took place in the Reception Hall at the XVhite House, was pronounced a success. And
why shouldu't it be when we had Newton Priddy to take the role of Lincoln: Audrey
Barkalow to act as the charming hostess of the XYhite House: Clarabelle Shoup to por-
tray an every-day Mrs. Blow, and she surely blew about her Galiothe: Peg Renninger
to amuse us with her wit and common sense while acting as a maid: Dorothy Cole and
Nelson Rozelle to add to the impressiveness of the scene?
The second scene was more impressive and serious than the first. It took place at
a farm house near Appomatox during the Civil XVar. The prisoner t'Win. Harpstl and
General Grant fDelbert Gerard! and his subordinates showed unusual talent throughout
this scene. Lincoln was especially good.
Before the curtains were drawn, Paul Day gave a talk on the Beatitudes in Liucoln's
life and Ruth Fuller gave a synopsis of the play.
The property managers for the Sophomore class were James Snyder, Elmo Tyner,
Eugene Heischman and Harry Tucker.
Tllli lIl.L'lf NND t1Hl.lJ
SENIOR COMMERCIAL CLUB CAST
The Senior Ccnnniercizil Clnh estzihlisliecl ti rather :lznigeimiis precedent lust year with
their invasion of the re:ilni uf the strictly pwfc-ssitiii:tl rlrzimzi hy pmtliieiiig "lt l":tys to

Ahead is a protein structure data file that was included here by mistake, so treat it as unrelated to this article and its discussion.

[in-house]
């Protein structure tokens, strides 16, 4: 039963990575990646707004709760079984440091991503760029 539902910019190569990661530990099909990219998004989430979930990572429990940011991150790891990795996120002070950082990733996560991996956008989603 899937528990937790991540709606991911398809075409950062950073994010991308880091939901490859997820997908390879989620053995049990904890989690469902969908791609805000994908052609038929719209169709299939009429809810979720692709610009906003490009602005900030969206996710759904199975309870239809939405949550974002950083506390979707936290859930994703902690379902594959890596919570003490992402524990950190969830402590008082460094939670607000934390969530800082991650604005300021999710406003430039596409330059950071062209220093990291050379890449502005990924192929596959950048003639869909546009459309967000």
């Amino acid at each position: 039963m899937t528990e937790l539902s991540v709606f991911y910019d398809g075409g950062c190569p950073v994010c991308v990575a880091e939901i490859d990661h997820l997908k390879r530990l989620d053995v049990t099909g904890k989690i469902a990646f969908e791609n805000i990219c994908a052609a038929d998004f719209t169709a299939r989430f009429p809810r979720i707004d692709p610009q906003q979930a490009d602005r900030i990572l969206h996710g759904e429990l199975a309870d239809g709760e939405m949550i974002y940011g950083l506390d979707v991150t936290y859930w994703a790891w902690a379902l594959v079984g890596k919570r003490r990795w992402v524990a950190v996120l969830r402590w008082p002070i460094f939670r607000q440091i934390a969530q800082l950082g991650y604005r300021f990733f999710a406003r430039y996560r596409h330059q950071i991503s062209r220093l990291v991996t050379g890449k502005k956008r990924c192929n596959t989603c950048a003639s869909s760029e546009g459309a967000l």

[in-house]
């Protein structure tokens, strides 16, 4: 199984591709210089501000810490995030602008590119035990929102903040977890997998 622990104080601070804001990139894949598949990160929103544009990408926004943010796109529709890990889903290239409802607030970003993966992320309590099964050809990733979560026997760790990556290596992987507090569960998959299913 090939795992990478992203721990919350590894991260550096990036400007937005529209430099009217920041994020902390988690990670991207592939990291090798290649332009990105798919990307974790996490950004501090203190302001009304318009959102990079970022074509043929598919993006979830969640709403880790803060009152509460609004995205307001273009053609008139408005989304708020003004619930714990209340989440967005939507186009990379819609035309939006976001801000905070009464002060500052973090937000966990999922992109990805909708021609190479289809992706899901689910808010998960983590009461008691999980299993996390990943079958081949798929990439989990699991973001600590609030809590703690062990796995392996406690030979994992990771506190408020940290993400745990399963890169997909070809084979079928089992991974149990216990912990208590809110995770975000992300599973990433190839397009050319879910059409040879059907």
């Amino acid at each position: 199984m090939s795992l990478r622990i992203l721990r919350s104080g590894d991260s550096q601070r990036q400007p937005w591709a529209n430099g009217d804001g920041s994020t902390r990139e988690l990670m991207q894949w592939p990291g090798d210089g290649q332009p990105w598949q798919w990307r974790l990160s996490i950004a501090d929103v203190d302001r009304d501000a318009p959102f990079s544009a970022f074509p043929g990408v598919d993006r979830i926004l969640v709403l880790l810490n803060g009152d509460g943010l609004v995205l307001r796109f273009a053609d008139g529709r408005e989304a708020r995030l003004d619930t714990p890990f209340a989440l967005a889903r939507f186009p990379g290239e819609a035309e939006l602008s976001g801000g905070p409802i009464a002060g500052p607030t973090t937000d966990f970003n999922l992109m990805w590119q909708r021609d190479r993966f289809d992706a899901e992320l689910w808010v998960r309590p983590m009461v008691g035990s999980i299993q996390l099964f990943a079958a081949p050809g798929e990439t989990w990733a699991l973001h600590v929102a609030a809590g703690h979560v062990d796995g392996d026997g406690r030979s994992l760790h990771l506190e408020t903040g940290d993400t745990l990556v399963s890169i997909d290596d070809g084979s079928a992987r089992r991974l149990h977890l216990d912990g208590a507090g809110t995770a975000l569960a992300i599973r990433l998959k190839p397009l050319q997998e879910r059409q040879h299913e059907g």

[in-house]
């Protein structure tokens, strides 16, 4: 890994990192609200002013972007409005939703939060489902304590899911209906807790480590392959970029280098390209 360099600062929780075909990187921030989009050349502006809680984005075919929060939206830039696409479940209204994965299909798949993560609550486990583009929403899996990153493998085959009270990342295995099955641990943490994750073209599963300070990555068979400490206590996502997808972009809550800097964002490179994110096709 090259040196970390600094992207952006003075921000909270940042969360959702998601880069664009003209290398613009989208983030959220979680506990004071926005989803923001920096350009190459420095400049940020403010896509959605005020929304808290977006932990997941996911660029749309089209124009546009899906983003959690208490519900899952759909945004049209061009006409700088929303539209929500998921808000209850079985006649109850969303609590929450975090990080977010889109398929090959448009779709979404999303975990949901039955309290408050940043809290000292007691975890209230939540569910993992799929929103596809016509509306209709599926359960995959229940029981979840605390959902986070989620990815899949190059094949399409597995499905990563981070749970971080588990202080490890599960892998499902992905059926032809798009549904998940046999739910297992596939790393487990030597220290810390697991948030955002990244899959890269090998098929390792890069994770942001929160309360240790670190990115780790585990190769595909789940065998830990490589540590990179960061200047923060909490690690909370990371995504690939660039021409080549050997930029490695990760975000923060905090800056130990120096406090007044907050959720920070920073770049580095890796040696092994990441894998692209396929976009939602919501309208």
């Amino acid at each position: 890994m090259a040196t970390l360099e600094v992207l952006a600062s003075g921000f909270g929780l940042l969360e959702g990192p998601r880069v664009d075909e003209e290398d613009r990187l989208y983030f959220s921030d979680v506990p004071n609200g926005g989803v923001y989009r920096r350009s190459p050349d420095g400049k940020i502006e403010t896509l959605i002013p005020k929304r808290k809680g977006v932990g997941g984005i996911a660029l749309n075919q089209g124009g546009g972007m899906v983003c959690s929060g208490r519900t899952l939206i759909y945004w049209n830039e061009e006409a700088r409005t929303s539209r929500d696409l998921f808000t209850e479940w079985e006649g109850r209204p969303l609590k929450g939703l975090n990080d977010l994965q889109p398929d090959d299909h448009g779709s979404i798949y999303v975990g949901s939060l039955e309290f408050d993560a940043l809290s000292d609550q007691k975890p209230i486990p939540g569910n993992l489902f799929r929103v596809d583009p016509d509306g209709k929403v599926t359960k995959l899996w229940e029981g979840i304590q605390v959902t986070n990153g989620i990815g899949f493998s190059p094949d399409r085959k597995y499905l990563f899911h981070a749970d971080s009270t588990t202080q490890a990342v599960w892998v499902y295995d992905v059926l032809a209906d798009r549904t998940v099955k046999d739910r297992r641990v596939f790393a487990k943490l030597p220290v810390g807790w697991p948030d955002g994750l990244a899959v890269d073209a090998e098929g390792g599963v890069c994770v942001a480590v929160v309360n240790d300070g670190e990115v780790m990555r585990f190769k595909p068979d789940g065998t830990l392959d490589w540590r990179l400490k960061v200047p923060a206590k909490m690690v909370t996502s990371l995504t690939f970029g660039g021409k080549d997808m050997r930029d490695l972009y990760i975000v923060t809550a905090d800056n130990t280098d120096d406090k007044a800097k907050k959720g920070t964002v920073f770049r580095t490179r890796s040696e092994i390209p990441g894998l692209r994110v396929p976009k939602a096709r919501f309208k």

Advertise." This year the cnniniittee secnrevl as ll xvurtliy snccessur the refreshing crvinedy
in which Mrs. Fiske stzirretl fur severztl successful sezisuns: "Mrs, llnnipstezidvLeigh" hy
Harry ,lanies Sniith.
XYlien old ,lim Sayles, "the Sntl'erer's Friend," of Missitniziry lmtwp. lnflizinzi, departed
this life he left to his ntine-ttici-sorrtixvful family it fziir-tw-inirlllling furtnne :ind 11 patent
medicine inentory. Determining tu use thc fciriner tt, expnnge the latter, they escape to
XYa5liingttm, adopt the niure eiiplimiititls nzinie "de Salle," :ind prepare tu "strike the liest
hargain with the world" they can hy "marrying well" tttr rather "iveziltli"l.
Adelaide, the elder daughter, succeeds in attaching herself nizitrinimiizilly to the Rev-
erend Algeriitgm Huiiipstezitl-Leigh. and front this liyplienzited vziiitzige-litiiiit hats nearly
achieved an even metre hrilliant "alliance" for Yitilet, her sister, xx hen inexurzthle fate, in